Thursday, 8 January 2015

A guest at my table - George

It is always difficult moving house to a new area: You feel yourself floundering as you try to find your bearings and make sense of your surroundings and your place in it. Having moved house many times over the years I am used to this sense of rootlessness and the necessary time it takes to feel 'at home' once more. But it is never easy.

We moved house one bright warm sunny day in May, leaving home, friends and community in a small town on the edge of the Cotswolds and headed South West to rent a little house in a village by the sea in Cornwall; leaving our not-very-nice-looking house, within travelling distance of England's silicone valley, to sell itself.

It was the right decision. The sun was smiling on the Cornish hedges and never had I seen so may wild flowers clustered together in such variety, as if a whole army of florists had been at work the night before to garland the hedgerows for our arrival. The pure sea air, the rarity of seeing a car around the headland and the blinding sun against the blue no doubt fuelled their growth.But I was still in awe.

With a baby, a toddler and another not quite old-enough for school, it was a blessing to be able to go down to the beach each day and play in the rock pools. Looking over the bay towards the island with its stunning white lighthouse, I felt as if it was the very first thing I saw when my feet touched down on Cornish soil. And the purity and brilliance of it has never left me.

At that time of slippy, slidey, feeling around for a place to be, we made friends with a gentle giant of a man called George, who, for reasons different to mine, also found himself cast adrift on the tide.

He was a farmer who had come from 'up country' many years before to work a farm several miles away inland. His children were much older than mine and, as we talked, they were happy to take them off to look for toads in the boggy land beside the fields.They seemed settled and accepting of the changes in a way that children often do far quicker than the adults around them.

George's wife had left him and he had been forced to leave his farm and come and live in this tiny tucked-away cottage on the kink of a windy road set against a blanket of golden fields. Everything ripens earlier in Cornwall, it seems....and finishes sooner.

As he told his story, his back against the smouldering hearth and passing a hand through his thick black curly hair, he was still smiling that gentle, almost 'simple' smile over his round ruddy cheeks. But George himself was no simpleton. He understood and accepted more than I would have thought possible. He, himself, was a devout Christian; but as I listened I wanted to get angry on his behalf. He accepted everything - the deceit, the betrayal, the destruction of his family. The only thing he struggled with was the loss of his family farm, which had had to be sold and split two ways. He made his living looking after someone else's cows these days; his own animals long gone. And still he smiled; even as the tears rolled down from the crinkles of his eyes as he remembered taking his animals to auction  somewhere over near Truro.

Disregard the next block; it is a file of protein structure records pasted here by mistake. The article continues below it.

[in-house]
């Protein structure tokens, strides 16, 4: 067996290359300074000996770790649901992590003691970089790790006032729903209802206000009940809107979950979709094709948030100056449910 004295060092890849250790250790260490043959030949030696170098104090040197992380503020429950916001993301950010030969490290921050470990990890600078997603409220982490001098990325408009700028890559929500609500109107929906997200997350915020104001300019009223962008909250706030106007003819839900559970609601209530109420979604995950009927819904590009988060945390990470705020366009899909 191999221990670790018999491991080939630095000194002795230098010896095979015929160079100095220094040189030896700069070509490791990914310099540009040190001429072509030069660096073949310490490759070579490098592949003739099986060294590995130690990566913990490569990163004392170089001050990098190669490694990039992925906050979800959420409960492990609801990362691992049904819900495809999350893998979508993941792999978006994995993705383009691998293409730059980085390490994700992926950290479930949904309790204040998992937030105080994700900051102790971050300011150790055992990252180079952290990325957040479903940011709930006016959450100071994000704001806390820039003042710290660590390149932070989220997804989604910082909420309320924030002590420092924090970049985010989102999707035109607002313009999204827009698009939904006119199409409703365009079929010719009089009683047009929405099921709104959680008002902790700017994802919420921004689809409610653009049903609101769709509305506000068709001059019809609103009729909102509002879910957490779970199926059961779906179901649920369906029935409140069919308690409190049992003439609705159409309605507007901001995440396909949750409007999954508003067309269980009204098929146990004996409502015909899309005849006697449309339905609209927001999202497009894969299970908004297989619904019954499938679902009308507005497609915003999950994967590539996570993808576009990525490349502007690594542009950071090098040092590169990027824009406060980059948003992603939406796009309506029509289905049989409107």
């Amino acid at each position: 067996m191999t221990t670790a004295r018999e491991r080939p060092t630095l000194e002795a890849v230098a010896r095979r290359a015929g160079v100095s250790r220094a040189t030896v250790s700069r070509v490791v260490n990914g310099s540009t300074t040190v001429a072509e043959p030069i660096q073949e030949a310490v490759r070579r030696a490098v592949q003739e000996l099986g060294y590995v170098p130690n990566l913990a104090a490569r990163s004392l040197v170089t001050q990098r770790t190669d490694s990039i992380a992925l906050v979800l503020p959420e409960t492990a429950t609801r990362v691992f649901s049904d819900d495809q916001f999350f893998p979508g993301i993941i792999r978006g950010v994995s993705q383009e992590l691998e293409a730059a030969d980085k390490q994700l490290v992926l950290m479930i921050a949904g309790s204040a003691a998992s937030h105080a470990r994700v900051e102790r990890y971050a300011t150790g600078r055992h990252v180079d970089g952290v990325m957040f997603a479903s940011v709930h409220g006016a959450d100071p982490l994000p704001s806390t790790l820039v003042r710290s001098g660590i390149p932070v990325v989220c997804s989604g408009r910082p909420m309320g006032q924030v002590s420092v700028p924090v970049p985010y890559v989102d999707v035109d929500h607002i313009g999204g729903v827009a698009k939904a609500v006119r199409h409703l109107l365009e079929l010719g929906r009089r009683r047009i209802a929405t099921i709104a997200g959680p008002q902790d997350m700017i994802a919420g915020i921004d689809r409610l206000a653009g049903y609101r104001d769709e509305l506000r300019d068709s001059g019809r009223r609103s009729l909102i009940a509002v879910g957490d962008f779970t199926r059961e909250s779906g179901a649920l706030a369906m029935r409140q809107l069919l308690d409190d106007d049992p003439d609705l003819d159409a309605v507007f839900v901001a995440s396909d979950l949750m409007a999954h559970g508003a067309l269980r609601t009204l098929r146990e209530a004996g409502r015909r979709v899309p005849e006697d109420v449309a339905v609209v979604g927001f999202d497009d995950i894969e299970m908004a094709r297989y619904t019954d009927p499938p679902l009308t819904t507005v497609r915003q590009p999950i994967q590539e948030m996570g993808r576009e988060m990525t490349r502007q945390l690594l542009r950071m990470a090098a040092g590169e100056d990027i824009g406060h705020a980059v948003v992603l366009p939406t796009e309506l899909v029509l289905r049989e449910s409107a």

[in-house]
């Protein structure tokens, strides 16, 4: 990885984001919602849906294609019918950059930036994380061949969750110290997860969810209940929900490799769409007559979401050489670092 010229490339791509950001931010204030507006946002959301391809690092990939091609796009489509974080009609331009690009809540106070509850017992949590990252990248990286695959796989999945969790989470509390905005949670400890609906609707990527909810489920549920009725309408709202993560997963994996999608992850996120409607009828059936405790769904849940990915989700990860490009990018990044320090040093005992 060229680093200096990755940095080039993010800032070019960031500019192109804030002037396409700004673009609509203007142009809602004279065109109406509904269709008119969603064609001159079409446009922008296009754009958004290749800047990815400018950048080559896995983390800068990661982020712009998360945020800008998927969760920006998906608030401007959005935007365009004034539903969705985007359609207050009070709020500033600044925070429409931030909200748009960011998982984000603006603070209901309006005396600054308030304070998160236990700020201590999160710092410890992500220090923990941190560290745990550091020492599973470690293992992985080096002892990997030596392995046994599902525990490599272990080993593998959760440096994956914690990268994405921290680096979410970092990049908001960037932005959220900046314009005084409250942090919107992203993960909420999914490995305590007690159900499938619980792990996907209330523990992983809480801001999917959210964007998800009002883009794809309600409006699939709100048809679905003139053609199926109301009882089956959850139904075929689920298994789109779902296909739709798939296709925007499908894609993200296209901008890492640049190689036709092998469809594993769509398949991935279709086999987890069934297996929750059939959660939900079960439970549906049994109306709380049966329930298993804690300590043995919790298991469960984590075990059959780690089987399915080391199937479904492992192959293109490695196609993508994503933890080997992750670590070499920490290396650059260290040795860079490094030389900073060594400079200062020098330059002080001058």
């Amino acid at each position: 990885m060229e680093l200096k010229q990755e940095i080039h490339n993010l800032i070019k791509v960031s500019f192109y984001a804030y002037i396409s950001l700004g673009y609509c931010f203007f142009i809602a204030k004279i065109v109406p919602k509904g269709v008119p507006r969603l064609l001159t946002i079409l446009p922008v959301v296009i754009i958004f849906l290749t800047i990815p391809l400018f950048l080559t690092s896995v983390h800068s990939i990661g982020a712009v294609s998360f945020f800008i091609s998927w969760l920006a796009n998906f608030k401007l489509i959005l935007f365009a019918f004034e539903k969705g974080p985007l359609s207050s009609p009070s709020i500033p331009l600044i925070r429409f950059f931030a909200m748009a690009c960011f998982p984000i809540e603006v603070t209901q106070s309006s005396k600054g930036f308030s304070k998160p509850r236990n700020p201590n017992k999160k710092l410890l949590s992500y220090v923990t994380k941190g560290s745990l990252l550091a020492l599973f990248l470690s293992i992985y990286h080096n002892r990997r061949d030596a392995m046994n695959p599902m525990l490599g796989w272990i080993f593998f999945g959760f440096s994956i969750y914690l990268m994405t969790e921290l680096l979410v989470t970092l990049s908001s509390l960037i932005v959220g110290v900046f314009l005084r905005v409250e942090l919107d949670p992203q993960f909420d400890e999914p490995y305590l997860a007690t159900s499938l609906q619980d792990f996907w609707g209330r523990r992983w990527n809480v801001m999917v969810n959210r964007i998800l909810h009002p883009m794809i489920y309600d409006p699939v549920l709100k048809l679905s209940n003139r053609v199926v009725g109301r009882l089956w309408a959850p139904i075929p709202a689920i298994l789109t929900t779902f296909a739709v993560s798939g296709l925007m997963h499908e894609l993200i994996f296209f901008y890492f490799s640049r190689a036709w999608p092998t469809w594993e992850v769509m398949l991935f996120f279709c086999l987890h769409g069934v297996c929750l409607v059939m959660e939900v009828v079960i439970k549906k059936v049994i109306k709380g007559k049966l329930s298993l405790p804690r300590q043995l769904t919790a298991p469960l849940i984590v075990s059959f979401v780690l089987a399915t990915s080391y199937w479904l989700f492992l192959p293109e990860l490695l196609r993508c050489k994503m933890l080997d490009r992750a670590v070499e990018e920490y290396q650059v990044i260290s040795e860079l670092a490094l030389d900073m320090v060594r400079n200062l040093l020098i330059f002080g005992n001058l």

Ours was a special kind of friendship which owed much to a mutual feeling of being somewhat lost at sea and in need of a compass. Perhaps, he would say, he had his bearings in nightly instalments from above. I was less sure what was in store for us but only trusted that it somehow felt right - like coming home. Having grown up in small villages and now finally cut the ties that bound us to our town life, I felt I could finally breathe again. And breathe I did the pure oxygenated air, and the night-time sky without its orange extending haze obscuring all but the most persistent of stars.

In time George made a new life for himself; bought a house in town, married his lodger and had a new twinkle to his eye - little Georgina. His lodger, who had seemed the most unlikely to be his type, with her fierce haircut and nose stud, turned out to be an earth  mother and morphed, and they took to managing the transfer of wholesale vegetables from local farmers to farm shops and grocers in the area.

Somewhere in all of this we lost touch, as some friendships do along the way, so it is good to know that he is coming to supper tonight to catch up with the multiple of episodes that have happened in both our lives since then; and on reports of his enigmatic godson.

1 comment:

  1. Just wanted to say I really enjoy reading your atmospheric blog. I too love Nigel Slater and his writing - although you're right when you refer to lack of ingredients in the rural north compared to his local delis, and specialist shops! Helen x